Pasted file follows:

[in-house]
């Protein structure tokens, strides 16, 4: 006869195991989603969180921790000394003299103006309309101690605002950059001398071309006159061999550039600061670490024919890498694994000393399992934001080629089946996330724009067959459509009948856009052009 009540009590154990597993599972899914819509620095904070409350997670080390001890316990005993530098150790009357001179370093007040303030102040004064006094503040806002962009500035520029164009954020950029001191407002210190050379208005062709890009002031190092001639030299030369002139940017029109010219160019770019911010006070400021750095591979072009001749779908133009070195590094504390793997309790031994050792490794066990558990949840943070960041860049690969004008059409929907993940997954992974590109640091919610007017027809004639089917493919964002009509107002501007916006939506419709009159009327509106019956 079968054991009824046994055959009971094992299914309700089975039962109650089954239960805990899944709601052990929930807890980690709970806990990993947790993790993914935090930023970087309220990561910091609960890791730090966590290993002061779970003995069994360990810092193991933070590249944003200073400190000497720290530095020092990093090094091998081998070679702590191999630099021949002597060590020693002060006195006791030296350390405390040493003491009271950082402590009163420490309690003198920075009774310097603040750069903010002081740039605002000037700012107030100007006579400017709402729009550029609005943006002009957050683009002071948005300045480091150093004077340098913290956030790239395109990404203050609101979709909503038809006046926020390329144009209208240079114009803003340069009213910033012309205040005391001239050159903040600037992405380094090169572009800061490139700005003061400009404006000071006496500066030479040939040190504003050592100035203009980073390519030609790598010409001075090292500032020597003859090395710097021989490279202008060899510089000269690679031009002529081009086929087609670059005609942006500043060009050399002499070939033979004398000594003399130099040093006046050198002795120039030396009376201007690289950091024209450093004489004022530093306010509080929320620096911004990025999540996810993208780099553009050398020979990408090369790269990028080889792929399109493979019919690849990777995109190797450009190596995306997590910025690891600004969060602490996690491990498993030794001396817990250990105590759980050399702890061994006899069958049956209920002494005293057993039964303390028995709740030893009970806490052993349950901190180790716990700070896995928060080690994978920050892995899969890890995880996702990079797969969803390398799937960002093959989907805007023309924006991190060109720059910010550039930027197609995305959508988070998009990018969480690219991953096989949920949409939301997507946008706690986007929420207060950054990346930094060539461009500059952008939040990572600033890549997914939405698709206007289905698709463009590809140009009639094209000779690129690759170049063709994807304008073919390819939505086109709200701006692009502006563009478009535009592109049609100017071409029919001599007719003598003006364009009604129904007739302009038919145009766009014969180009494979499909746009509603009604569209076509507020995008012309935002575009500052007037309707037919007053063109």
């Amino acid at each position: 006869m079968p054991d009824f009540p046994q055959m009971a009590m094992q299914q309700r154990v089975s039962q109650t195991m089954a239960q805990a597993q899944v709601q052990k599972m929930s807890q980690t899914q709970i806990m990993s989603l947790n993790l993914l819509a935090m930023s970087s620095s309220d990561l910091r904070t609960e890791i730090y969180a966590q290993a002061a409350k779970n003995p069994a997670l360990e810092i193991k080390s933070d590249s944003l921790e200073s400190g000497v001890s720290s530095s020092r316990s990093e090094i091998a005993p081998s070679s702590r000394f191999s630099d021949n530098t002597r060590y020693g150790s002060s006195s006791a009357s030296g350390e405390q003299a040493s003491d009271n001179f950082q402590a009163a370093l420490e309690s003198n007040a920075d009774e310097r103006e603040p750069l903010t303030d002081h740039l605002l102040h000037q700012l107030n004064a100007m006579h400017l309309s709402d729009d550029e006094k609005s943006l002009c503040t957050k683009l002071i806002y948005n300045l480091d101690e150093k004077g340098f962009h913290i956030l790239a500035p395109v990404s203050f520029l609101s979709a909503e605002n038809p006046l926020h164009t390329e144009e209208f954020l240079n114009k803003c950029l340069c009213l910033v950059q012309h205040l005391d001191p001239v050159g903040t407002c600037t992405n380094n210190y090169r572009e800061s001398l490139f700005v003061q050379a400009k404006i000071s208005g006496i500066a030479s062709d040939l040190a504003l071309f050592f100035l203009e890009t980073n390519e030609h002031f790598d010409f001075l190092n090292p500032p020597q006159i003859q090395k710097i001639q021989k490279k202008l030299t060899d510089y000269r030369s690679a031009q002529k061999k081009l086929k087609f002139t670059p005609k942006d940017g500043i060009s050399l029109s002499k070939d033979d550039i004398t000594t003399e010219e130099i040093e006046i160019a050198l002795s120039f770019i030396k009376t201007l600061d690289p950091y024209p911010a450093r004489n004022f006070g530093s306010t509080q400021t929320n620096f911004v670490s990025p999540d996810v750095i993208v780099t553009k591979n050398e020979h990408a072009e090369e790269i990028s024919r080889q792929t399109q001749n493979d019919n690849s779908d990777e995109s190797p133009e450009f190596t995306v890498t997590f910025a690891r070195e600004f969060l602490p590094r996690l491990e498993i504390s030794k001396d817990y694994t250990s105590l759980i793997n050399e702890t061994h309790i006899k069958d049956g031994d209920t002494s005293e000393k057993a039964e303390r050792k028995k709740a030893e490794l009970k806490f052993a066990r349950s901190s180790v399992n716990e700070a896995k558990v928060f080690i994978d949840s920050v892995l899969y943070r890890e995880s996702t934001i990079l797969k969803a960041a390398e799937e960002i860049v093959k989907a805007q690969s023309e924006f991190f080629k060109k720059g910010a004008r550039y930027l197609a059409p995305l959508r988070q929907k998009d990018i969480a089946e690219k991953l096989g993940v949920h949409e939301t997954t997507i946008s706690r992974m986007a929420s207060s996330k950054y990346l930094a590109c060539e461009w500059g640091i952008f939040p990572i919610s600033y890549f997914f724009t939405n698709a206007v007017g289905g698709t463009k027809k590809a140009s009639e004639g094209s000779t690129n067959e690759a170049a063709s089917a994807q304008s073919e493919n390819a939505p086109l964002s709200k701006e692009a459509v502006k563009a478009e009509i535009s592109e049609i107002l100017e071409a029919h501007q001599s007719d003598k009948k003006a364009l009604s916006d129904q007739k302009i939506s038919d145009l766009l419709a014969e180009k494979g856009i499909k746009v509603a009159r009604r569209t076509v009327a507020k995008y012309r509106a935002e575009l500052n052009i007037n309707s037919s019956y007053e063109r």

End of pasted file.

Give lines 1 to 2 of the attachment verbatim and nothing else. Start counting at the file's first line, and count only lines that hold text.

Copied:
[in-house]
């Protein structure tokens, strides 16, 4: 006869195991989603969180921790000394003299103006309309101690605002950059001398071309006159061999550039600061670490024919890498694994000393399992934001080629089946996330724009067959459509009948856009052009 009540009590154990597993599972899914819509620095904070409350997670080390001890316990005993530098150790009357001179370093007040303030102040004064006094503040806002962009500035520029164009954020950029001191407002210190050379208005062709890009002031190092001639030299030369002139940017029109010219160019770019911010006070400021750095591979072009001749779908133009070195590094504390793997309790031994050792490794066990558990949840943070960041860049690969004008059409929907993940997954992974590109640091919610007017027809004639089917493919964002009509107002501007916006939506419709009159009327509106019956 079968054991009824046994055959009971094992299914309700089975039962109650089954239960805990899944709601052990929930807890980690709970806990990993947790993790993914935090930023970087309220990561910091609960890791730090966590290993002061779970003995069994360990810092193991933070590249944003200073400190000497720290530095020092990093090094091998081998070679702590191999630099021949002597060590020693002060006195006791030296350390405390040493003491009271950082402590009163420490309690003198920075009774310097603040750069903010002081740039605002000037700012107030100007006579400017709402729009550029609005943006002009957050683009002071948005300045480091150093004077340098913290956030790239395109990404203050609101979709909503038809006046926020390329144009209208240079114009803003340069009213910033012309205040005391001239050159903040600037992405380094090169572009800061490139700005003061400009404006000071006496500066030479040939040190504003050592100035203009980073390519030609790598010409001075090292500032020597003859090395710097021989490279202008060899510089000269690679031009002529081009086929087609670059005609942006500043060009050399002499070939033979004398000594003399130099040093006046050198002795120039030396009376201007690289950091024209450093004489004022530093306010509080929320620096911004990025999540996810993208780099553009050398020979990408090369790269990028080889792929399109493979019919690849990777995109190797450009190596995306997590910025690891600004969060602490996690491990498993030794001396817990250990105590759980050399702890061994006899069958049956209920002494005293057993039964303390028995709740030893009970806490052993349950901190180790716990700070896995928060080690994978920050892995899969890890995880996702990079797969969803390398799937960002093959989907805007023309924006991190060109720059910010550039930027197609995305959508988070998009990018969480690219991953096989949920949409939301997507946008706690986007929420207060950054990346930094060539461009500059952008939040990572600033890549997914939405698709206007289905698709463009590809140009009639094209000779690129690759170049063709994807304008073919390819939505086109709200701006692009502006563009478009535009592109049609100017071409029919001599007719003598003006364009009604129904007739302009038919145009766009014969180009494979499909746009509603009604569209076509507020995008012309935002575009500052007037309707037919007053063109």